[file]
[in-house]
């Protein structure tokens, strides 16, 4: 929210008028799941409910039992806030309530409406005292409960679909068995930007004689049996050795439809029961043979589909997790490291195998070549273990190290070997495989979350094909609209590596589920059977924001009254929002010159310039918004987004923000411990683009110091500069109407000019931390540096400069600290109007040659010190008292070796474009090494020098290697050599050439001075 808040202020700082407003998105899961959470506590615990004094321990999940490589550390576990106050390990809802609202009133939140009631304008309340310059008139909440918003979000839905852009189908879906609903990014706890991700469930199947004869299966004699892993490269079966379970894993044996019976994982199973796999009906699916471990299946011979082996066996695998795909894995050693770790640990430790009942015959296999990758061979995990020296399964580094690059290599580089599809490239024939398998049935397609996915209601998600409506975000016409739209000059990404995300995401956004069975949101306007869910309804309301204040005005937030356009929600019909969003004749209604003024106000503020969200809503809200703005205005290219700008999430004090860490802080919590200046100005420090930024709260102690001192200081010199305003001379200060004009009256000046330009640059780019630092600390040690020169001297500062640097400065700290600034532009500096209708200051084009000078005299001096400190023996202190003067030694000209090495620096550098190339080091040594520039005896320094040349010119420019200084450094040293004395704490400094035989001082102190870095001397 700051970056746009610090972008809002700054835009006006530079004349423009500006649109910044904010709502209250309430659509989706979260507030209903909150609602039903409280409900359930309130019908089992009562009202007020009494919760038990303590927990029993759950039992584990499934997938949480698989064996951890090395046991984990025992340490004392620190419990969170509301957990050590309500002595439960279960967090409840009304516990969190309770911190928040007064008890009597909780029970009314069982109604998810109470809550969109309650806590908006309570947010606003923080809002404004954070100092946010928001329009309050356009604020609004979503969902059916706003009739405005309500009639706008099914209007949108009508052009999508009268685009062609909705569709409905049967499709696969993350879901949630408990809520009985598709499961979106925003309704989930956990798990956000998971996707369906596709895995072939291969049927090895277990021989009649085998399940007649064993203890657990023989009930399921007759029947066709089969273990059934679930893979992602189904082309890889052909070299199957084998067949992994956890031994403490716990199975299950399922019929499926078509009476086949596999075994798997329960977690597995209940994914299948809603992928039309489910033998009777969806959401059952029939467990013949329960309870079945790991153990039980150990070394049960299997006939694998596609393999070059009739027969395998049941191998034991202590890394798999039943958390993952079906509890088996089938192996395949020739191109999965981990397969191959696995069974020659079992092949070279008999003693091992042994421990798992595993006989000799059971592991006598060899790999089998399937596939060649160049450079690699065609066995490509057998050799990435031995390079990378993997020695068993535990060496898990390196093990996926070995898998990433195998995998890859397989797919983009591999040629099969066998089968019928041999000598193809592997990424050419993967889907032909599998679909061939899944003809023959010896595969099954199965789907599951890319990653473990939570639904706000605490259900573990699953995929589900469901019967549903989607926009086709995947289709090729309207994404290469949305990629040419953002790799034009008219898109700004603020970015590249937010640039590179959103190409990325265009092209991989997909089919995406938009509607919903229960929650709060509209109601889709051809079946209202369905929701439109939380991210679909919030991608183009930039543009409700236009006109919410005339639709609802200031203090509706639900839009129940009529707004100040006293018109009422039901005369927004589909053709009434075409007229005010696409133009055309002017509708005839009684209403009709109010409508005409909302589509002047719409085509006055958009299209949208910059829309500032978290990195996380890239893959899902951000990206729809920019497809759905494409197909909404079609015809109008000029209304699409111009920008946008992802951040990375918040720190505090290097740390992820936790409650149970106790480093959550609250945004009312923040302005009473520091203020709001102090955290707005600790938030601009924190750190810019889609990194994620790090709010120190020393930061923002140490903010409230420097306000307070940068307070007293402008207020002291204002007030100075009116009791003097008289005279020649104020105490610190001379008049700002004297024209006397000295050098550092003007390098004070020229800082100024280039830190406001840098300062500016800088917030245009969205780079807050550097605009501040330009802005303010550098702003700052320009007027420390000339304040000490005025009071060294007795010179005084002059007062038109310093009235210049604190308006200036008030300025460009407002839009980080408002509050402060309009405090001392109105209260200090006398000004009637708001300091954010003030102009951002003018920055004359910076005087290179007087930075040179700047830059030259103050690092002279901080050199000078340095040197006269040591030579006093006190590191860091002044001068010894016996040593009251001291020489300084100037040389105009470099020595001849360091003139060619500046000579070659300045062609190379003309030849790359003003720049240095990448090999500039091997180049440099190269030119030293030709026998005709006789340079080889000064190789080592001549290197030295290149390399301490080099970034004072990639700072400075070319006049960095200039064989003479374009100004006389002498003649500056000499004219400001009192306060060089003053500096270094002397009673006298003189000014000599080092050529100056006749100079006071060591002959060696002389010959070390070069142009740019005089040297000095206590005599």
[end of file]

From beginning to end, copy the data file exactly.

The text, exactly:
[in-house]
């Protein structure tokens, strides 16, 4: 929210008028799941409910039992806030309530409406005292409960679909068995930007004689049996050795439809029961043979589909997790490291195998070549273990190290070997495989979350094909609209590596589920059977924001009254929002010159310039918004987004923000411990683009110091500069109407000019931390540096400069600290109007040659010190008292070796474009090494020098290697050599050439001075 808040202020700082407003998105899961959470506590615990004094321990999940490589550390576990106050390990809802609202009133939140009631304008309340310059008139909440918003979000839905852009189908879906609903990014706890991700469930199947004869299966004699892993490269079966379970894993044996019976994982199973796999009906699916471990299946011979082996066996695998795909894995050693770790640990430790009942015959296999990758061979995990020296399964580094690059290599580089599809490239024939398998049935397609996915209601998600409506975000016409739209000059990404995300995401956004069975949101306007869910309804309301204040005005937030356009929600019909969003004749209604003024106000503020969200809503809200703005205005290219700008999430004090860490802080919590200046100005420090930024709260102690001192200081010199305003001379200060004009009256000046330009640059780019630092600390040690020169001297500062640097400065700290600034532009500096209708200051084009000078005299001096400190023996202190003067030694000209090495620096550098190339080091040594520039005896320094040349010119420019200084450094040293004395704490400094035989001082102190870095001397 700051970056746009610090972008809002700054835009006006530079004349423009500006649109910044904010709502209250309430659509989706979260507030209903909150609602039903409280409900359930309130019908089992009562009202007020009494919760038990303590927990029993759950039992584990499934997938949480698989064996951890090395046991984990025992340490004392620190419990969170509301957990050590309500002595439960279960967090409840009304516990969190309770911190928040007064008890009597909780029970009314069982109604998810109470809550969109309650806590908006309570947010606003923080809002404004954070100092946010928001329009309050356009604020609004979503969902059916706003009739405005309500009639706008099914209007949108009508052009999508009268685009062609909705569709409905049967499709696969993350879901949630408990809520009985598709499961979106925003309704989930956990798990956000998971996707369906596709895995072939291969049927090895277990021989009649085998399940007649064993203890657990023989009930399921007759029947066709089969273990059934679930893979992602189904082309890889052909070299199957084998067949992994956890031994403490716990199975299950399922019929499926078509009476086949596999075994798997329960977690597995209940994914299948809603992928039309489910033998009777969806959401059952029939467990013949329960309870079945790991153990039980150990070394049960299997006939694998596609393999070059009739027969395998049941191998034991202590890394798999039943958390993952079906509890088996089938192996395949020739191109999965981990397969191959696995069974020659079992092949070279008999003693091992042994421990798992595993006989000799059971592991006598060899790999089998399937596939060649160049450079690699065609066995490509057998050799990435031995390079990378993997020695068993535990060496898990390196093990996926070995898998990433195998995998890859397989797919983009591999040629099969066998089968019928041999000598193809592997990424050419993967889907032909599998679909061939899944003809023959010896595969099954199965789907599951890319990653473990939570639904706000605490259900573990699953995929589900469901019967549903989607926009086709995947289709090729309207994404290469949305990629040419953002790799034009008219898109700004603020970015590249937010640039590179959103190409990325265009092209991989997909089919995406938009509607919903229960929650709060509209109601889709051809079946209202369905929701439109939380991210679909919030991608183009930039543009409700236009006109919410005339639709609802200031203090509706639900839009129940009529707004100040006293018109009422039901005369927004589909053709009434075409007229005010696409133009055309002017509708005839009684209403009709109010409508005409909302589509002047719409085509006055958009299209949208910059829309500032978290990195996380890239893959899902951000990206729809920019497809759905494409197909909404079609015809109008000029209304699409111009920008946008992802951040990375918040720190505090290097740390992820936790409650149970106790480093959550609250945004009312923040302005009473520091203020709001102090955290707005600790938030601009924190750190810019889609990194994620790090709010120190020393930061923002140490903010409230420097306000307070940068307070007293402008207020002291204002007030100075009116009791003097008289005279020649104020105490610190001379008049700002004297024209006397000295050098550092003007390098004070020229800082100024280039830190406001840098300062500016800088917030245009969205780079807050550097605009501040330009802005303010550098702003700052320009007027420390000339304040000490005025009071060294007795010179005084002059007062038109310093009235210049604190308006200036008030300025460009407002839009980080408002509050402060309009405090001392109105209260200090006398000004009637708001300091954010003030102009951002003018920055004359910076005087290179007087930075040179700047830059030259103050690092002279901080050199000078340095040197006269040591030579006093006190590191860091002044001068010894016996040593009251001291020489300084100037040389105009470099020595001849360091003139060619500046000579070659300045062609190379003309030849790359003003720049240095990448090999500039091997180049440099190269030119030293030709026998005709006789340079080889000064190789080592001549290197030295290149390399301490080099970034004072990639700072400075070319006049960095200039064989003479374009100004006389002498003649500056000499004219400001009192306060060089003053500096270094002397009673006298003189000014000599080092050529100056006749100079006071060591002959060696002389010959070390070069142009740019005089040297000095206590005599």